New Overhead Persistent Infrared Battlespace Awareness Center Begins Operations

LOS ANGELES AIR FORCE BASE, Calif. --

Air Force Space Command’s Space and Missile Systems Center and the 460th Space Wing announced Initial Operational Capability for the Space Based Infrared System Overhead Persistent Infrared (OPIR) Battlespace Awareness Center (OBA) on Sept. 12.

 

Located within the SBIRS Mission Control Station on Buckley Air Force Base, Colorado, the OBAC offers an open framework environment capable of hosting specific applications responsive to operator needs.  The applications will be developed, tested and evaluated at the Tools, Applications, and Processing (TAP) Lab in Boulder, Colorado, before will become eligible to be added to the OBAC processing suite.  The close coupling of the TAP Lab with an identical open framework at the OBAC, to be installed this fall, will allow the 460SW and SMC team to quickly respond to emerging threats and end user needs.

“We are extremely thankful that the additional SMC resources will help realize our vision for Battlespace Awareness and Persistent Global Surveillance,” said Col. David Miller, Jr., 460th Space Wing commander. “Our operators are truly excited about the promise of the OBAC. In just a few months of operation, this multi-organizational center has already improved our missile warning mission and led to advances in surveillance and battlespace awareness operations in support of combatant commanders.”

 

The success of the OBAC is predicated on the unique collaboration between its two operational cells. The Space Operations cell is manned by Air Force Space Command crew members and the Intelligence Processing, Analysis, and Disseminations cell is manned by Air Combat Command crew members.   This cooperation enables the utilization of OPIR data and delivery of support products within minutes of an infrared event.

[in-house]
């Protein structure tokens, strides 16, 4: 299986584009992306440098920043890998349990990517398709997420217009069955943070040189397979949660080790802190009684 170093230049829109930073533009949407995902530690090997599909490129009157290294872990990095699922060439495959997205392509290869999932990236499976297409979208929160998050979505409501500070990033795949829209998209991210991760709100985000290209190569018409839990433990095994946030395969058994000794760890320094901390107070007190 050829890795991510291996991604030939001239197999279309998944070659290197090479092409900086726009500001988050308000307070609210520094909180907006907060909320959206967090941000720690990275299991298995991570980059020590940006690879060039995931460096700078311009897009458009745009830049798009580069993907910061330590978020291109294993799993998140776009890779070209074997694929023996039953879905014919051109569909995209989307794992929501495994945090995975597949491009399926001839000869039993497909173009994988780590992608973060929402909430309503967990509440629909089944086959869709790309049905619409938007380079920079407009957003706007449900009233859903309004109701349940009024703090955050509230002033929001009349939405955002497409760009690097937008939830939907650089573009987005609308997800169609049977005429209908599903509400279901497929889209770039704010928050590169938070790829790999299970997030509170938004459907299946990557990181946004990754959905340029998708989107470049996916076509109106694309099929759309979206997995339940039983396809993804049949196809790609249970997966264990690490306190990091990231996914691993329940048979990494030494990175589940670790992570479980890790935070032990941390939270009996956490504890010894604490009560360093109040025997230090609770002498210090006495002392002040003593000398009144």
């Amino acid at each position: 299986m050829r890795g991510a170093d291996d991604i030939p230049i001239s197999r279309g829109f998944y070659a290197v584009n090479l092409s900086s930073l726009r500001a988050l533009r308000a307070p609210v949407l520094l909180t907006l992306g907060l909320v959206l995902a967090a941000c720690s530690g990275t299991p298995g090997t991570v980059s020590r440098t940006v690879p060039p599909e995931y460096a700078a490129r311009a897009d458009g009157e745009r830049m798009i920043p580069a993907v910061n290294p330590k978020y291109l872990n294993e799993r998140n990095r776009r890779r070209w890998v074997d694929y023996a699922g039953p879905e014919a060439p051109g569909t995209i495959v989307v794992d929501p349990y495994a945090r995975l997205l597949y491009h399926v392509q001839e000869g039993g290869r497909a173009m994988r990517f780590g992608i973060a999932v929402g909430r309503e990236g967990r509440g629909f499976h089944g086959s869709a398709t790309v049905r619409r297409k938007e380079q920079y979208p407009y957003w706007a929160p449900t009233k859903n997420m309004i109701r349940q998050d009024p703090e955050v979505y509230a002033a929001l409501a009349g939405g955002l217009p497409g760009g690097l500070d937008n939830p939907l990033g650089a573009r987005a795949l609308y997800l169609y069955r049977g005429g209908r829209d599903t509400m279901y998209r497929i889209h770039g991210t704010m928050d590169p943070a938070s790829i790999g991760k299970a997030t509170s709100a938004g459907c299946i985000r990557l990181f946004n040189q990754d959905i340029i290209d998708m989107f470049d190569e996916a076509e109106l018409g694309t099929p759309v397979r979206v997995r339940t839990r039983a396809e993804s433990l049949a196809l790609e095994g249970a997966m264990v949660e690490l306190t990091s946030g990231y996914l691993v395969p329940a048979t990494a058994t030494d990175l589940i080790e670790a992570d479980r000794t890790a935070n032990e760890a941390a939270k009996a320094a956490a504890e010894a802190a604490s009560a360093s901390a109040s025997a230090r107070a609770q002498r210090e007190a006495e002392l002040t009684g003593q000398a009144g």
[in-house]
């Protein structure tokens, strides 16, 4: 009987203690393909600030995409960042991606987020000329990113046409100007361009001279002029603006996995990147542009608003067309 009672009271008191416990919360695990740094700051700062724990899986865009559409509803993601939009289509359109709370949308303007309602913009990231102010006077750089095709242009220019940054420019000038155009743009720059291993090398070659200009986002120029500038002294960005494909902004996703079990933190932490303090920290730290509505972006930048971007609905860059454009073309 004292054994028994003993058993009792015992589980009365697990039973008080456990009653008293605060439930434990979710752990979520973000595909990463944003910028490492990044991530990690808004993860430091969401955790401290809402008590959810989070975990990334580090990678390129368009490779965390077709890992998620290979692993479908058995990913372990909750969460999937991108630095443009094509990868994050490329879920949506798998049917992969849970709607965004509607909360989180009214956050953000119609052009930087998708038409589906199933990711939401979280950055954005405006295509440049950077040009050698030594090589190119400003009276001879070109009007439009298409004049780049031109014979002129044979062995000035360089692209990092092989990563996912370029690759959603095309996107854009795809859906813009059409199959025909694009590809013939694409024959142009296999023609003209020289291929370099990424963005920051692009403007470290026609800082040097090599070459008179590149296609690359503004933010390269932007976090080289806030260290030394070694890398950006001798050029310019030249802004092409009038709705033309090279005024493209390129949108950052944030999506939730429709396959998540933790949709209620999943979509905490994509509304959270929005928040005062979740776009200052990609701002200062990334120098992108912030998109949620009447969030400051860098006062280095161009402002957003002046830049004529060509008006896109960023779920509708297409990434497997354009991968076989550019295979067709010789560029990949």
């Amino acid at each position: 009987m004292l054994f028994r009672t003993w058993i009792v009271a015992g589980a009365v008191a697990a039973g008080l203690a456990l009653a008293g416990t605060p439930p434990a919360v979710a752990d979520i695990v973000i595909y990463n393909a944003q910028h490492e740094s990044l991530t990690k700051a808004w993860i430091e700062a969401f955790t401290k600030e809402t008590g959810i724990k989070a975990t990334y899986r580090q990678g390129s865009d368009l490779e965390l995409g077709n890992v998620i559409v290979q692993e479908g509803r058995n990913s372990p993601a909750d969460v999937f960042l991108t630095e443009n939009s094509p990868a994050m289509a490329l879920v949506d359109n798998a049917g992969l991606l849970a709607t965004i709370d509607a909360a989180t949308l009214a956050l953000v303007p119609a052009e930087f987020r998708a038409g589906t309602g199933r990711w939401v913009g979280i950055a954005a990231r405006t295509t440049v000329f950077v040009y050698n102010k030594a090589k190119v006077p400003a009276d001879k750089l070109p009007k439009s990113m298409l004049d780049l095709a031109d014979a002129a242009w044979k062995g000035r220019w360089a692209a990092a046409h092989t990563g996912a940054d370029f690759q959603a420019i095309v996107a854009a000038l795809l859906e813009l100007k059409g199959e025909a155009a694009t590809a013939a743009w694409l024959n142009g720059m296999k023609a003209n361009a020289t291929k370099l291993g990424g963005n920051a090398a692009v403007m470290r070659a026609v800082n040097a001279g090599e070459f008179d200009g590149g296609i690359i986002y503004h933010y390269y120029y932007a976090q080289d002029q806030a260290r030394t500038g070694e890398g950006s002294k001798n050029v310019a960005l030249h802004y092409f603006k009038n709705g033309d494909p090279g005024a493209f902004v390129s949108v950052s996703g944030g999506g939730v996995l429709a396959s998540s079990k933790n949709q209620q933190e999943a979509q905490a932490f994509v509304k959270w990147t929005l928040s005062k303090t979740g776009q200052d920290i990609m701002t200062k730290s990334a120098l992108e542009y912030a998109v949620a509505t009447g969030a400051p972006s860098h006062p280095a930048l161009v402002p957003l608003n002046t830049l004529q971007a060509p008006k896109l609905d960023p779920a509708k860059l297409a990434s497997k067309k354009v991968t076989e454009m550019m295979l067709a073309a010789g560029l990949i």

The OBAC and the new TAP Lab will also leverage existing applications and development efforts from other Department of Defense and intelligence community partners. 

 

“We are very excited that the OBAC is up and running.  Together with the recent stand up of the TAP Lab, the OBAC will ensure innovation and facilitate a rapid transition of tools and applications from development to operations,” said Brig. Gen. Mike Guetlein, SMC’s Remote Sensing Systems director.  “Using these tools, the OBAC will enable our troops to collaborate with analysts world-wide and share actionable information with theater commanders in near real-time.”

 

The Remote Sensing Systems Directorate at the U.S. Air Force Space and Missile Systems Center manages the SBIRS program. Lockheed Martin Space Systems Company, Sunnyvale, California, is the SBIRS prime contractor, and Northrop Grumman Electronic Systems, Azusa, California, is the payload integrator. The 460th Space Wing at Buckley AFB in Aurora, Colorado, operates the SBIRS system. The SBIRS program delivers timely, reliable and accurate missile-warning and infrared surveillance information to the President of the United States, the Secretary of Defense, combatant commanders, the intelligence community and other key decision makers. The system enhances global missile launch detection capability, supports the nation’s ballistic missile defense system, expands the country’s technical intelligence gathering capacity and bolsters situational awareness for warfighters on the battlefield.